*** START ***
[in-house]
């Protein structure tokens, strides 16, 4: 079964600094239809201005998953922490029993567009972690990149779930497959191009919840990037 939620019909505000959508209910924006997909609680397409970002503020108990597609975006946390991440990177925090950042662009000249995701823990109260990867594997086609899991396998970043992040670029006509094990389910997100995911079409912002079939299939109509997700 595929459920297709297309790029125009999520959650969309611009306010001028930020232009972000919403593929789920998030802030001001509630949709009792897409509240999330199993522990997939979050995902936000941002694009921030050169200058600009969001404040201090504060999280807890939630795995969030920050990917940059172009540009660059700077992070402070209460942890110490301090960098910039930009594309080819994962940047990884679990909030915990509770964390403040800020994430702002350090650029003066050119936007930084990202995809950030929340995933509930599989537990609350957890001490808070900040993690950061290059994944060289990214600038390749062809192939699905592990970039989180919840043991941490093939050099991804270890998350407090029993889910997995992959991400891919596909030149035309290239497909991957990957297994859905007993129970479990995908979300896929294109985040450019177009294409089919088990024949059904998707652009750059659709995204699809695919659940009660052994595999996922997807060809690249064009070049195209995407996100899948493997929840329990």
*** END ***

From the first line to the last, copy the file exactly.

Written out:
[in-house]
């Protein structure tokens, strides 16, 4: 079964600094239809201005998953922490029993567009972690990149779930497959191009919840990037 939620019909505000959508209910924006997909609680397409970002503020108990597609975006946390991440990177925090950042662009000249995701823990109260990867594997086609899991396998970043992040670029006509094990389910997100995911079409912002079939299939109509997700 595929459920297709297309790029125009999520959650969309611009306010001028930020232009972000919403593929789920998030802030001001509630949709009792897409509240999330199993522990997939979050995902936000941002694009921030050169200058600009969001404040201090504060999280807890939630795995969030920050990917940059172009540009660059700077992070402070209460942890110490301090960098910039930009594309080819994962940047990884679990909030915990509770964390403040800020994430702002350090650029003066050119936007930084990202995809950030929340995933509930599989537990609350957890001490808070900040993690950061290059994944060289990214600038390749062809192939699905592990970039989180919840043991941490093939050099991804270890998350407090029993889910997995992959991400891919596909030149035309290239497909991957990957297994859905007993129970479990995908979300896929294109985040450019177009294409089919088990024949059904998707652009750059659709995204699809695919659940009660052994595999996922997807060809690249064009070049195209995407996100899948493997929840329990």